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Hurricane Season 2007: Pabuk (Western Pacific)
Pabuk, Wutip Bring Wind and Rain to Taiwan, Philippines

A pair of active cyclones in the West Pacific has resulted in winds and heavy rain for both Taiwan and the Philippines. The first storm, Pabuk, made landfall on the southern tip of Taiwan bringing gusty winds and rain but little damage. The second storm, Wutip, is also expected to affect Taiwan. Neither storm is very strong: Pabuk reached minimal typhoon intensity while Wutip has remained a tropical storm. Despite neither storm passing directly over the Philippines, they are being blamed for 11 deaths there as a result of flooding due to enhanced monsoon rains.

Pabuk (known as "Chedeng" in the Philippines) formed into a tropical storm on 5 of August in the central Philippine Sea and took a general westward track.

Cyclone Pabuk seen by TRMM on August 5, 2007
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The Tropical Rainfall Measuring Mission (TRMM) satellite captured this first image of Pabuk on 5 August 2007 at 15:13 UTC as it was passing through the Philippine Sea well east of Taiwan. The image shows the horizontal distribution of rain intensity within the storm as seen from the TRMM satellite. Rain rates in the center swath are from the TRMM Precipitation Radar (PR), a first-of-its-kind space-borne precipitation radar, while rain rates in the outer swath are from the TRMM Microwave Imager (TMI). The rain rates are overlaid on infrared (IR) data from the TRMM Visible Infrared Scanner (VIRS).

From this image it is apparent that Pabuk's circulation is still rather immature. The storm is asymmetrical with the vast majority of the rain occurring south and east of the center as shown by the blue, green and red areas denoting light, moderate and heavy rain, respectively. At the time of this image, the Joint Typhoon Warning Center estimated the maximum sustained winds to be 45 knots (52 mph), a moderate tropical storm. Pabuk continued to track to the west and slowly gained strength, reaching minimal typhoon intensity on August 7 as it began to approach Taiwan.

Cyclones Pabuk and Wutip seen by TRMM
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The next image was taken by TRMM at 14:56 UTC on August 7 and shows not only Pabuk just as it was about to pass over southern Taiwan but also the precursor to what would become Tropical Storm Wutip. The area of very heavy rain (dark red area) just to the southeast of the southern tip of Taiwan is associated with the southwest portion of Pabuk's eyewall. The center of Pabuk falls just within the TMI swath. The other area of heavy rain due east of Luzon is associated with a tropical depression (TD 08W) that would later become Wutip.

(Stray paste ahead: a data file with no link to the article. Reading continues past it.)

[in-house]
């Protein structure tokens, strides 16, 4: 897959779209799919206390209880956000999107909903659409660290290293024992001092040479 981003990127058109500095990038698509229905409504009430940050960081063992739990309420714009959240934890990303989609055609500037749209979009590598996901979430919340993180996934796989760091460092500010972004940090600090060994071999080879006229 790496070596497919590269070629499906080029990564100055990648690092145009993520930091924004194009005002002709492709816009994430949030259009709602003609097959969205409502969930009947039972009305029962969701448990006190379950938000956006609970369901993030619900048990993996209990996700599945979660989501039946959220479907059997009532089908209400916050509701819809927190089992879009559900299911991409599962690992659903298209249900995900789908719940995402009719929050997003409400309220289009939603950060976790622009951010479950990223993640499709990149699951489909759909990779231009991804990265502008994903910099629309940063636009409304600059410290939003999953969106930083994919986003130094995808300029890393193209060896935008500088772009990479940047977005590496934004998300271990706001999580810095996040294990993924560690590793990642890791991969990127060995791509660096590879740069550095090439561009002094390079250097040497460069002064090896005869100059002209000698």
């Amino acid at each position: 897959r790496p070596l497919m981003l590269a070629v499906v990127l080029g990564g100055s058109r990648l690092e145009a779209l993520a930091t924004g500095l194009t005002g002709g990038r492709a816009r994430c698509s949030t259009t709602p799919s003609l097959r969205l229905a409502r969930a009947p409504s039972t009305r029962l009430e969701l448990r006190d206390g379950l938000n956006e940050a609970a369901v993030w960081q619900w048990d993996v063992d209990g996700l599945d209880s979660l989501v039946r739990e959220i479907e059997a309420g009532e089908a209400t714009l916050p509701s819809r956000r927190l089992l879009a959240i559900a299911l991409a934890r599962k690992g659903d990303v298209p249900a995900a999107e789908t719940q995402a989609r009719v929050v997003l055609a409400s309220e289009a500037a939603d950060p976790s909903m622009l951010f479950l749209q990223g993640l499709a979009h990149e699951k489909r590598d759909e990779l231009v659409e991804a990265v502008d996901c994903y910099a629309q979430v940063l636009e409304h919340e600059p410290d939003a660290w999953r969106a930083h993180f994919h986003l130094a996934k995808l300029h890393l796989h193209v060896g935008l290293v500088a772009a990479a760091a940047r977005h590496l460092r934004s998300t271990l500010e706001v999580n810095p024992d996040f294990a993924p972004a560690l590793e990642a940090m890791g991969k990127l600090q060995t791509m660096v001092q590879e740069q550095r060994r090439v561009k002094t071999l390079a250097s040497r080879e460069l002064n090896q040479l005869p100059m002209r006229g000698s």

Cyclones Pabuk and Wutip seen by TRMM in 3D
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The TRMM PR has the ability to look at precipitation structures in the vertical. This next image is coincident with the previous image and shows a 3D view of both systems. The PR reveals that the areas of intense rain visible in the previous image are associated with deep convective towers (shown in red). These areas of deep convection release heat into the storms. This heating, known as latent heating, is what drives their circulations. At the time of these images, Pabuk's sustained winds were estimated at 60 knots (69 mph, a strong tropical storm) and TD 08W's at 30 knots (35 mph).

Cyclone Pabuk seen by TRMM on August 8, 2007
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After passing over southern Taiwan, Pabuk continued westward toward China. This final image from TRMM was taken at 07:26 UTC on August 8 as Pabuk was approaching the the southeast coast of China. The bulk of the rain is now ahead of the system. Although an area of heavy rain is present on the southwest corner of the eye, the eye is open, an indication of a weakened system. TRMM is a joint mission between NASA and the Japanese space agency NASDA. Credit: Images produced by Hal Pierce (SSAI/NASA GSFC) and caption by Steve Lang (SSAI/NASA GSFC).

Tropical Cyclone Pabuk Heads West Toward Hong Kong

Quikscat image of Tropical Cyclone Pabuk
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At 11:00 a.m. EDT (1500 Zulu Time), on Wednesday, August 8, Tropical Storm Pabuk, named after a fish in Laos, was in the South China Sea, heading west toward Hong Kong.

Pabuk was packing maximum sustained winds of 45 knots (52 mph) with gusts to 55 knots (63 mph), and was located near 22.3 degrees north latitude and 115.5 east longitude, about 105 nautical miles east of Hong Kong.

Pabuk's winds were captured in this satellite image from NASA's QuikSCAT satellite on August 6 at 5:25 a.m. EDT. This image depicts wind speed in color and wind direction with small barbs. White barbs point to areas of heavy rain. The highest wind speeds, are shown in purple.

Before entering the South China Sea, Tropical Storm Pabuk (whose Philippine name is Chedeng) pounded the southern part of the island of Taiwan. Pabuk brought strong winds and downpours that disrupted traffic and power. Pabuk made landfall in southern Pingtung County early on August 7th. Storm summary: Rob Gutro/Goddard Space Flight Center; Image Credit: NASA/JPL Peter Falcon

Rob Gutro
NASA Goddard Space Flight Center